Dec. 17 (Bloomberg) — U.S. stocks fell and the Standard & Poor’s 500 Index retreated from a five-week high on concern the Federal Reserve has few tools left to combat the recession after cutting its benchmark interest rate to a record low.
Newell Rubbermaid Inc., the maker of Calphalon cookware, tumbled the most in at least 28 years as the shrinking economy forced it to reduce its 2008 profit forecast. Apple Inc. slid 6.6 percent after the maker of the iPhone said Chief Executive Officer Steve Jobs won’t speak at the Macworld Expo, spurring concern the leader’s health is deteriorating. Macy’s Inc. rallied 18 percent, helping trim the market’s losses, after lenders relaxed terms on a $2 billion credit line.
“The economic environment isn’t going to change a lot,” said Warren Koontz, who oversees $2.5 billion as chief investment officer for large-company value stocks at Loomis Sayles & Co. in Boston. Loomis manages $105 billion. “We do have to pay penance for the over-living of the past decade.”
The S&P 500 lost 1 percent to 904.42. Technology and energy shares were the biggest drag on the index as Apple tumbled and oil slid below $40 a barrel for the first time in four years. The Dow Jones Industrial Average declined 99.8 points, or 1.1 percent, to 8,824.34. The Russell 2000 Index of small U.S. companies added 0.8 percent.
Today’s decline erased about one-fifth of yesterday’s 5.1 percent rally in the S&P 500, which was sparked by the Fed’s reduction of its benchmark rate to a range of 0 to 0.25 percent and its plan to use “all available tools” to revive the economy. The dollar tumbled the most against the euro since the 15-nation currency’s 1999 debut and sank to a 13-year low versus the yen after the rate cut.
Europe’s Dow Jones Stoxx 600 Index slid 0.8 percent, as BNP Paribas SA tumbled 17 percent after saying losses at its securities unit since October more than wiped out the division’s profit for the first three quarters of the year.
Newell Rubbermaid Inc. fell 27 percent to $9.58. The company, which also makes Graco baby products, lowered its full- year profit forecast because of the “significant deterioration of global economic conditions” and said it is cutting 8 percent to 10 percent of its salaried workforce.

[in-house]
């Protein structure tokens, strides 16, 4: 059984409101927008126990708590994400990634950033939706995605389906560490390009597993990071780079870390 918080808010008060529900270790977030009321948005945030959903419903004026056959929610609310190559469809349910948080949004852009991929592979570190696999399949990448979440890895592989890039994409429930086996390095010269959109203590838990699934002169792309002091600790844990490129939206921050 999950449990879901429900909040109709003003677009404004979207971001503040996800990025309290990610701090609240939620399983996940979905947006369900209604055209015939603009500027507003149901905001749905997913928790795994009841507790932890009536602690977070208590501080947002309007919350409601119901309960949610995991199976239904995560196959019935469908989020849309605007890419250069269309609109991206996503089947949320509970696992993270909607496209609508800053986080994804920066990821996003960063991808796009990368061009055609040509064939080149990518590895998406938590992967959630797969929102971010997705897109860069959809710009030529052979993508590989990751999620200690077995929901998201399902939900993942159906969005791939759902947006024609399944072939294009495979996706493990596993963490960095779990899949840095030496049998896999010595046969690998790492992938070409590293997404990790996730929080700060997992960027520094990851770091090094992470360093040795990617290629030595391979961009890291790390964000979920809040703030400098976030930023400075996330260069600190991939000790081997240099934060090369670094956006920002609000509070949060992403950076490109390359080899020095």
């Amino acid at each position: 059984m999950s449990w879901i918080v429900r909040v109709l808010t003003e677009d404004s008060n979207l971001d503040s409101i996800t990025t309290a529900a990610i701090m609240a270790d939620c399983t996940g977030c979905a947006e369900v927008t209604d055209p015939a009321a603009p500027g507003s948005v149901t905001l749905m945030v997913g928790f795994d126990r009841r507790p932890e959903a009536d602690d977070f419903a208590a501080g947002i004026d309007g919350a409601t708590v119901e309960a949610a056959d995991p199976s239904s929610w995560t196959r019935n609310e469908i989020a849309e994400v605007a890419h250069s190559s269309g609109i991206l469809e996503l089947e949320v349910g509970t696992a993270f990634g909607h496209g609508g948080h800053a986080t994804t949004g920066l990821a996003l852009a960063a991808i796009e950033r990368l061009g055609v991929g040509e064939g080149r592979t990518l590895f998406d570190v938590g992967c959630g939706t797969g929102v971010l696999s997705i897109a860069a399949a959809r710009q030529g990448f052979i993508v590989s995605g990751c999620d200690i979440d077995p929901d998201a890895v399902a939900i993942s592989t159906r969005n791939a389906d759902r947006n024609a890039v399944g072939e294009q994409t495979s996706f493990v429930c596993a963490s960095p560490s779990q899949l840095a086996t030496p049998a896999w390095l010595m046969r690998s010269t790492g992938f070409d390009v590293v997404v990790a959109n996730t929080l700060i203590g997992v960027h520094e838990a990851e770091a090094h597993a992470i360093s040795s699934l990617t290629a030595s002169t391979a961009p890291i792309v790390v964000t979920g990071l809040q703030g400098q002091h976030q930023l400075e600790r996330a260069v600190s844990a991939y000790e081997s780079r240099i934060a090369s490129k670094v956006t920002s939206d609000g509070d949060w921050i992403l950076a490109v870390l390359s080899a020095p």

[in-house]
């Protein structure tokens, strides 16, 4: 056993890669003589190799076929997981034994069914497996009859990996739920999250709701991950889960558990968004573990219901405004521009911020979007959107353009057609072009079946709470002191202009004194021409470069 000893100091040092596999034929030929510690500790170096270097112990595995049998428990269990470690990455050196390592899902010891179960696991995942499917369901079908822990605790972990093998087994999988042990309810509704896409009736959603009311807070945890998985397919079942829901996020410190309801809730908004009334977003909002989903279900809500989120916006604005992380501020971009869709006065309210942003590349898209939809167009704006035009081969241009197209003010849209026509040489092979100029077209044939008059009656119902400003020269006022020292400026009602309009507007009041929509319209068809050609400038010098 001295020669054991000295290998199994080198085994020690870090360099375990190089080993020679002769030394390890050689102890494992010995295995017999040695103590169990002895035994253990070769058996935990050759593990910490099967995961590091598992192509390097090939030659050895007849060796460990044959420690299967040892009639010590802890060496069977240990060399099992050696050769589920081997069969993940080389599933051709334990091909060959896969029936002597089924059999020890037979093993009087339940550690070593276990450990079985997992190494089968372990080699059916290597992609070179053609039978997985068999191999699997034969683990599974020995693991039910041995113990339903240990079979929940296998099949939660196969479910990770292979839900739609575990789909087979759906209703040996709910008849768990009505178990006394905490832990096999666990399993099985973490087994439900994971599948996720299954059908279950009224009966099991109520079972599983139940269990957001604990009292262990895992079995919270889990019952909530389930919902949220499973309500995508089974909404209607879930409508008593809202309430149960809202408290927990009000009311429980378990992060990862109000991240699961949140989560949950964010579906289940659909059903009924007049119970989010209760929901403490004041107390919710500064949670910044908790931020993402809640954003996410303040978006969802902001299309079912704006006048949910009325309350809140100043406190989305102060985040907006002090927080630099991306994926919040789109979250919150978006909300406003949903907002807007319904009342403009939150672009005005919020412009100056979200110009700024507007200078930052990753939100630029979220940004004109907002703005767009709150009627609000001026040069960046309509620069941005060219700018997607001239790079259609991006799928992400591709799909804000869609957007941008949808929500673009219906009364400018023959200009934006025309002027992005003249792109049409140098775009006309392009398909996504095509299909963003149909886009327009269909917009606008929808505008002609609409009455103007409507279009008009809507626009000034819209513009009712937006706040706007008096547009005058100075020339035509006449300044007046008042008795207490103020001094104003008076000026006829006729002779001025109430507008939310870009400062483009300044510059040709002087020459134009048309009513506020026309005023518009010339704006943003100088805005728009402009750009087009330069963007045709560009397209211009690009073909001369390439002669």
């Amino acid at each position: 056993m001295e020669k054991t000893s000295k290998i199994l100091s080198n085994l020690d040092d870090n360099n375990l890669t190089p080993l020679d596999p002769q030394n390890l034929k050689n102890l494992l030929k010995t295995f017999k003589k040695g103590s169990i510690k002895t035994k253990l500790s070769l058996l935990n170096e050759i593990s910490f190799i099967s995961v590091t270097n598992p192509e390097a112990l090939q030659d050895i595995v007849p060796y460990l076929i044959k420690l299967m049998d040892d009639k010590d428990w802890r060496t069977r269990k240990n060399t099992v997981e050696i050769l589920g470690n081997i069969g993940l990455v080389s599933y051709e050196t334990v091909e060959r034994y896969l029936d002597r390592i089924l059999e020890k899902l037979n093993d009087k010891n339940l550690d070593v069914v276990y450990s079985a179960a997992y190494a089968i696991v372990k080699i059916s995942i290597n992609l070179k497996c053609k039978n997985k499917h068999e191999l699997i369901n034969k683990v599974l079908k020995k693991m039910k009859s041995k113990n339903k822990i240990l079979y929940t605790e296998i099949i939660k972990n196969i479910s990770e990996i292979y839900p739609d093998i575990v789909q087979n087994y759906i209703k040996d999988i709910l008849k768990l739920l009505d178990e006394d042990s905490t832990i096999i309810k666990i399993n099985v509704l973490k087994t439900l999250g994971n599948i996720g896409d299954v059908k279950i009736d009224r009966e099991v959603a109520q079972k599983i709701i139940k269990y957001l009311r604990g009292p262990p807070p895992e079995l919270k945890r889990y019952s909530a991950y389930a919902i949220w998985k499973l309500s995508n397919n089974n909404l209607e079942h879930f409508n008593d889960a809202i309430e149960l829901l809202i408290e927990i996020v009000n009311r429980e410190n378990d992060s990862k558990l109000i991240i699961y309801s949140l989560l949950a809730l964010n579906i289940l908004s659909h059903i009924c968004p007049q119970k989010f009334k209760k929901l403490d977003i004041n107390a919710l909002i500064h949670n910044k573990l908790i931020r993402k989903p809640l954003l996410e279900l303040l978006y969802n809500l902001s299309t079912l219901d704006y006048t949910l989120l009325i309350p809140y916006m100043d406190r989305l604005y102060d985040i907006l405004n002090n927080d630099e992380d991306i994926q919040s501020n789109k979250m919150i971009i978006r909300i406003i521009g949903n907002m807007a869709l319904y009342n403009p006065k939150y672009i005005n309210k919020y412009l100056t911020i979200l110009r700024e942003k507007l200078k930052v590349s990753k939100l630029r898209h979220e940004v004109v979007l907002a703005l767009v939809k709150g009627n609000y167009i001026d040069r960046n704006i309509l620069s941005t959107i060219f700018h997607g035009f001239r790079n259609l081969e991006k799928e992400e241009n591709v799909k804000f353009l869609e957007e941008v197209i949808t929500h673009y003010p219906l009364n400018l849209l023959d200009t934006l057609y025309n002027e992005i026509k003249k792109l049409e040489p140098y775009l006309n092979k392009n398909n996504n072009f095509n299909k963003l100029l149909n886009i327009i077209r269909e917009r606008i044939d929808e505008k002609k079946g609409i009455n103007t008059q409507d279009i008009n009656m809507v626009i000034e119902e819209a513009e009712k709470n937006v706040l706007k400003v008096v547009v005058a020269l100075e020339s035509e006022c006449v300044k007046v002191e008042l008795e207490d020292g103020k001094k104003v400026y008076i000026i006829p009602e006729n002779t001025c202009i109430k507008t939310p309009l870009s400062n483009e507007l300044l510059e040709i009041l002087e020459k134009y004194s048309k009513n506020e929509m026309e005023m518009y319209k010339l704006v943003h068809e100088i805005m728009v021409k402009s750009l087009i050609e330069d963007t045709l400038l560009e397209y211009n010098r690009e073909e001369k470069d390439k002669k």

Apple lost $6.27 to $89.16. Oppenheimer & Co. analyst Yair Reiner downgraded Apple to “perform” from “outperform,” saying it’s “past time” for Apple to disclose the state of Jobs’ health or outline a plan for a successor. Apple also said that the company will no longer participate in the MacWorld show after next month’s event.
Technology companies in the S&P 500 lost 1.7 percent as a group.
Macy’s Credit Line
Macy’s, the second-largest U.S. department store company, jumped 18 percent to $10.01. The amended credit agreement helps remove doubts about the company’s ability to pay off $950 million in debt maturing next year. The size on the $2 billion facility, led by Bank of America Corp. and JPMorgan Chase & Co., and the maturity date of Aug. 31, 2012, are unchanged, Macy’s said in a statement. The facility remains untapped, it said.
The S&P 500 Retailing Index advanced 1.2 percent as 24 of its 27 companies rose.
“We have kind of a push and pull between an economy that’s in recession, and probably getting worse right now, and a credit market that’s actually starting to heal or at least show signs of healing,” said Richard Campagna, chief investment officer of 300 North Capital LLC in Pasadena, California, which manages $1 billion.
NiSource Inc., owner of Indiana’s largest natural-gas utility, declined 4.7 percent to $11.38 after Standard & Poor’s Ratings Services cut its outlook to “negative” from “stable,” citing a “strained liquidity position in 2009.”
Constellation Energy Group Inc. declined 20 percent to $23, its steepest loss since September, after agreeing to sell half its nuclear-power business to Electricite de France SA for $4.5 billion, abandoning an earlier deal to sell itself to Warren Buffett’s MidAmerican Energy Holdings Co. Moody’s Investors Service also cut Constellation’s senior unsecured debt to Baa3, the lowest investment grade, and said Constellation will be a stand-alone company that has sold a stake in its “crown jewel assets.”
A group of utility companies slid 2.9 percent, the most of the 10 main S&P 500 industry groups.